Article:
Dr. Finlay’s appointment as PWIAS Distinguished Professor was renewed in 2017.
Dr. B. Brett Finlay, OC, OBC, FRSC, FCAHS, joined UBC in 1989 and was appointed UBC Peter Wall Distinguished Professor 2002-2023.
Dr. Finlay is a Professor in the Michael Smith Laboratories, Microbiology and Immunology, and Biochemistry and Molecular Biology, and Co-director and Senior Fellow for the CIFAR Humans and Microbes program. He is the co-author of Let Them Eat Dirt: Saving Your Child from an Oversanitized World and the author of over 500 publications in peer-reviewed journals.
He obtained a B.Sc. (Honors) in Biochemistry at the University of Alberta, where he also did his Ph.D. (1986) in Biochemistry under Dr. William Paranchych, studying F-like plasmid conjugation. His post-doctoral studies were performed with Dr. Stanley Falkow at the Department of Medical Microbiology and Immunology at Stanford University School of Medicine, where he studied Salmonella invasion into host cells. In 1989, he joined UBC as an Assistant Professor in the Biotechnology Laboratory.
Dr. Finlay is well known for his contributions to understanding how microbes cause disease in people and developing new tools for fighting infections, as well as the role the microbiota plays in human health and disease.
Science.ca describes him as one of the world’s foremost experts on the molecular understanding of the ways bacteria infect their hosts. He also led the SARS Accelerated Vaccine Initiative (SAVI) and developed vaccines to SARS and a bovine vaccine to E. coli O157:H7. His current research interests focus on pathogenic E. coli and Salmonella pathogenicity, and the role of the microbiota in infections, asthma, and malnutrition. Dr. Finlay’s research interests are focussed on host-microbe interactions, at the molecular level. By combining cell biology with microbiology, he has been at the forefront of the field called Cellular Microbiology, making several fundamental discoveries in this area, and publishing over 460 papers (h index=110). His laboratory studies several pathogenic bacteria, including Salmonella and pathogenic E. coli, and more recently microbiota.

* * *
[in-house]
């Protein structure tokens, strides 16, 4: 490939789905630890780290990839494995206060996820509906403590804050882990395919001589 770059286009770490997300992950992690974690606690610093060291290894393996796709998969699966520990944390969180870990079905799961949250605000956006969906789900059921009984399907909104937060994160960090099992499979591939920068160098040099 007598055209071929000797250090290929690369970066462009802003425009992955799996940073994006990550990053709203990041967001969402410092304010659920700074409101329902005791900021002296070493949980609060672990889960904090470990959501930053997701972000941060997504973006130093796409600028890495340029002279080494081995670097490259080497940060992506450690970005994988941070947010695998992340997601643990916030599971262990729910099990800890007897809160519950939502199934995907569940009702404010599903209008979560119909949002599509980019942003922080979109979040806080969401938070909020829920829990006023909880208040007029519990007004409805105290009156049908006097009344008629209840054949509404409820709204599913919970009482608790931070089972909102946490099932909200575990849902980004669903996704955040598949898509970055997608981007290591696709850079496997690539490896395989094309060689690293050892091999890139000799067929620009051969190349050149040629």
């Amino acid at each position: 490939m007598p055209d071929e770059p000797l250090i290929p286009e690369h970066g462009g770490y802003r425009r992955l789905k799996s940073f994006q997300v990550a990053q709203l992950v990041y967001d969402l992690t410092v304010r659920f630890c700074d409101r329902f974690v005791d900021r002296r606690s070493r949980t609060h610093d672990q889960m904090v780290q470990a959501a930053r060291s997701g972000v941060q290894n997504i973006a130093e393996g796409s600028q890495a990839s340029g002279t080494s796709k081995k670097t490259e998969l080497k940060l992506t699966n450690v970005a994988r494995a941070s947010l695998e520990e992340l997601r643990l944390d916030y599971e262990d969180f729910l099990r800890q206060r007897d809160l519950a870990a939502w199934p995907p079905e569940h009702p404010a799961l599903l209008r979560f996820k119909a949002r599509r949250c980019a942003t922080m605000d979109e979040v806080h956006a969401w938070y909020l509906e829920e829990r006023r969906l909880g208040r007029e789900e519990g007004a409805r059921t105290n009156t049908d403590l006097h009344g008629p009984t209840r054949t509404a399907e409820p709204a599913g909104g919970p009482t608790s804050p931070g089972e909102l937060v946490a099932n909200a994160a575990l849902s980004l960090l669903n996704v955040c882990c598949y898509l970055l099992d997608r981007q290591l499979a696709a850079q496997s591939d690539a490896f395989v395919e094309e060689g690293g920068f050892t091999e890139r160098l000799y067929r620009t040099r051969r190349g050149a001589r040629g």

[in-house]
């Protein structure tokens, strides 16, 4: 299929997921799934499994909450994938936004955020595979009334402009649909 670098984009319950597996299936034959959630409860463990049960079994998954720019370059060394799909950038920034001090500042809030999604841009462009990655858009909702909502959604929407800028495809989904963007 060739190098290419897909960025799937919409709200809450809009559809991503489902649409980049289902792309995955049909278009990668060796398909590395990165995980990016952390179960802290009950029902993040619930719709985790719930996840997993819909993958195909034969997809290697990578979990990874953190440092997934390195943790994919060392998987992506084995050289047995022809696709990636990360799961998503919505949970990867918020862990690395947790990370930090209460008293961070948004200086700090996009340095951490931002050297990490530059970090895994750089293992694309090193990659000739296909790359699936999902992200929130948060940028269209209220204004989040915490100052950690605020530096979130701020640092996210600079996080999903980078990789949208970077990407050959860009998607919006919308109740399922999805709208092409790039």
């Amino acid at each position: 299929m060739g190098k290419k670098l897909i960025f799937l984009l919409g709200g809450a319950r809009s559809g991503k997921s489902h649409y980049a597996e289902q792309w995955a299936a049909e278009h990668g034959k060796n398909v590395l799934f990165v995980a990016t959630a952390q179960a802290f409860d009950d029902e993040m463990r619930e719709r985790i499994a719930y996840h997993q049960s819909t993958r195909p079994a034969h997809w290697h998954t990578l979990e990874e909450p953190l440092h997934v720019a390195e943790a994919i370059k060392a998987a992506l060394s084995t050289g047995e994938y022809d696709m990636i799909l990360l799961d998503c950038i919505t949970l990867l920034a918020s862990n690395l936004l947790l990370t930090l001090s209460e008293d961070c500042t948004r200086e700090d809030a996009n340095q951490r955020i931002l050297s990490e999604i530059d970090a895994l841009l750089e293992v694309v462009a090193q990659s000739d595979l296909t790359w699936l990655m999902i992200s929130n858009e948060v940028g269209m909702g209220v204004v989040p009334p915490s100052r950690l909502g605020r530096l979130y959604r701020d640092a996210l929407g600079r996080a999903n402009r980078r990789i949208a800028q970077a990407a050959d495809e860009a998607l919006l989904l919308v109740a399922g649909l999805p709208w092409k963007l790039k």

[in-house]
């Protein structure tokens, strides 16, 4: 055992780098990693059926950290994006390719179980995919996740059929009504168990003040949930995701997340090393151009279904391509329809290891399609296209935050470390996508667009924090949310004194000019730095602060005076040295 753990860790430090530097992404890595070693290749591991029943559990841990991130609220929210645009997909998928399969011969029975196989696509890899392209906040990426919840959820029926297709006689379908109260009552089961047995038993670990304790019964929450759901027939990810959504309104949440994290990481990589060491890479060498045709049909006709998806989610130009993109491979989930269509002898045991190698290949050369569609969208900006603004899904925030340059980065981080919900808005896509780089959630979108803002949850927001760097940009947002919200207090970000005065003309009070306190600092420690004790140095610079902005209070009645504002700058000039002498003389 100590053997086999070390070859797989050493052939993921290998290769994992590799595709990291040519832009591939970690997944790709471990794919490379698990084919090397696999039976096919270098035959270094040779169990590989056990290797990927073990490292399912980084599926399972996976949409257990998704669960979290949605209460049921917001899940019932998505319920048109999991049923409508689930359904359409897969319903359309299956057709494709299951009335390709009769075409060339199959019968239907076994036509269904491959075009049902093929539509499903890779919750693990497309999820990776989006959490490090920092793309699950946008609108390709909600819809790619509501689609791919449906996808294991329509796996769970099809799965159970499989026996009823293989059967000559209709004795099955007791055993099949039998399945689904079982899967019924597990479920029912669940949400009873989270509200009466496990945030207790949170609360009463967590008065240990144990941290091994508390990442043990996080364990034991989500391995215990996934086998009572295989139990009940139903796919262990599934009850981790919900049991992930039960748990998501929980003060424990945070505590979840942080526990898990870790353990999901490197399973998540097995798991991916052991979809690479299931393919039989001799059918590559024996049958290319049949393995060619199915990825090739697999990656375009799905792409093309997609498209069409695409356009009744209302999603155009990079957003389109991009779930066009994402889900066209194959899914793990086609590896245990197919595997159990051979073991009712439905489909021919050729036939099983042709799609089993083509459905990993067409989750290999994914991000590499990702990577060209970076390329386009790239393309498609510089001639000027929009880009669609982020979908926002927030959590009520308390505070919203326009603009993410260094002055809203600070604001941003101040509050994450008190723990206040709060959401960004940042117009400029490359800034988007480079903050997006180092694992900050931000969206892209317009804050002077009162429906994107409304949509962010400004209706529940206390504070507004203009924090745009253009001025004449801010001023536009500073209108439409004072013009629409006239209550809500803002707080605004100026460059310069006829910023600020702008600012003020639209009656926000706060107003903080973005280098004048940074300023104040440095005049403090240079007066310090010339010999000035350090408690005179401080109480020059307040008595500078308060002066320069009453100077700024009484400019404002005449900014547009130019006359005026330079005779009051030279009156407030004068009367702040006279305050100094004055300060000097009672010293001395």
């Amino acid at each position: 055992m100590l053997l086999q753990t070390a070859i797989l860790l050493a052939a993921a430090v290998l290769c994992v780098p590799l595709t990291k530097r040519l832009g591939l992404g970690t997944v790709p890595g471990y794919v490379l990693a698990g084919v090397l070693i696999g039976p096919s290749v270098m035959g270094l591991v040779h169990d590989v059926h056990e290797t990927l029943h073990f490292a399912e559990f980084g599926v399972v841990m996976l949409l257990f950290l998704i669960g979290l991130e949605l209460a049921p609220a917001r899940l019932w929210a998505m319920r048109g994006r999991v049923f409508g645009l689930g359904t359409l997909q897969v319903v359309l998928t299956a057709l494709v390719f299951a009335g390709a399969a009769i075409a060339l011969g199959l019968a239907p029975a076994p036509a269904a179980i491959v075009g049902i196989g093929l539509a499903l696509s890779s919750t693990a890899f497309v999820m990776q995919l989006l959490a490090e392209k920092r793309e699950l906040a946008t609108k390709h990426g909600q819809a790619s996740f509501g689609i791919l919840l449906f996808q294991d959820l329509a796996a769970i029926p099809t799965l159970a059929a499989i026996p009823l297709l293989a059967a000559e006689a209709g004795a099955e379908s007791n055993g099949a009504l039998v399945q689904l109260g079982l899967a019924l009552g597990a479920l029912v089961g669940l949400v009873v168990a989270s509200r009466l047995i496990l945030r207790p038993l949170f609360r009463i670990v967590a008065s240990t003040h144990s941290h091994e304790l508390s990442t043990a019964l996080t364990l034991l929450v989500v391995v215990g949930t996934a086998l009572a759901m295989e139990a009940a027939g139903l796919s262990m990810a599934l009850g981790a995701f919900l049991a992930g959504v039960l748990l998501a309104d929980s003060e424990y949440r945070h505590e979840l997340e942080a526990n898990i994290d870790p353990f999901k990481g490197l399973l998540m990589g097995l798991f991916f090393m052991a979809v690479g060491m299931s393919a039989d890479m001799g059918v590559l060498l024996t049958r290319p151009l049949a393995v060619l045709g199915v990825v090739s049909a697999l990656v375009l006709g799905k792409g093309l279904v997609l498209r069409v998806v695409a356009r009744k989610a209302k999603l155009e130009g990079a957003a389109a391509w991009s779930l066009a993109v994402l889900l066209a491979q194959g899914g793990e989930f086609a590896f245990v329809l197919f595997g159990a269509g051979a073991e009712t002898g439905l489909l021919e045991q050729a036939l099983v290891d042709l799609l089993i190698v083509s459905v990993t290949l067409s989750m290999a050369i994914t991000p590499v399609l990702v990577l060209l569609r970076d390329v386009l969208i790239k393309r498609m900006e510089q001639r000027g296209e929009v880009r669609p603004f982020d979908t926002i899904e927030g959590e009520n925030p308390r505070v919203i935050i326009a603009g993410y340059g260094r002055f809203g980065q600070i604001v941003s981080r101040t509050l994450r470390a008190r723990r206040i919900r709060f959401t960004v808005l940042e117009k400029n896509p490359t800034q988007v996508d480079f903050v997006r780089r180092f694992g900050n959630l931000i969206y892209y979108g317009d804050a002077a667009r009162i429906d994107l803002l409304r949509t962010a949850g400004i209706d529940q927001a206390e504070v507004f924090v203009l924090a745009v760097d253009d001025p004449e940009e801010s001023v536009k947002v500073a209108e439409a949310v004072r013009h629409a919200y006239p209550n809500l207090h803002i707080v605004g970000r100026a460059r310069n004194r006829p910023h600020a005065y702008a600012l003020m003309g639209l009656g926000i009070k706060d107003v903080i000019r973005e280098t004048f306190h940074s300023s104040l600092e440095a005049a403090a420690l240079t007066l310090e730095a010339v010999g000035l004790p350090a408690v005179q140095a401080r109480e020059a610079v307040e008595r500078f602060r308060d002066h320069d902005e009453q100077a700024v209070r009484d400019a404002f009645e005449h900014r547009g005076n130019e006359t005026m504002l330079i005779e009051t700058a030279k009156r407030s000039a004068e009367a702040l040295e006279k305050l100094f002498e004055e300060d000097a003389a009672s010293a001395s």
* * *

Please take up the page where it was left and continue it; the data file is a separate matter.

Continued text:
Dr. Finlay’s lab is based in the Michael Smith Laboratories at the University of British Columbia, and involves a multidisciplinary research program exploring how microbes contribute to both human health and disease. The lab specifically focuses on type III secreted virulence factors from Salmonella and pathogenic E. coli, how microbiota influence infectious diarrhea outcomes, and the role of the microbiota in asthma, malnutrition, and environmental enteropathy.
Primary Recipient Awards
Microbiota, Nutrition and Metabolism: « les trois âges de la vie »
Principal Investigator(s): Brett Finlay, Professor of Biochemistry and Microbiology, Peter Wall Distinguished Professor, UBC; Philippe Sansonetti, Professor and Chair, Microbiology and Infectious Disease, Collège de France, Professor, Pasteur Institute.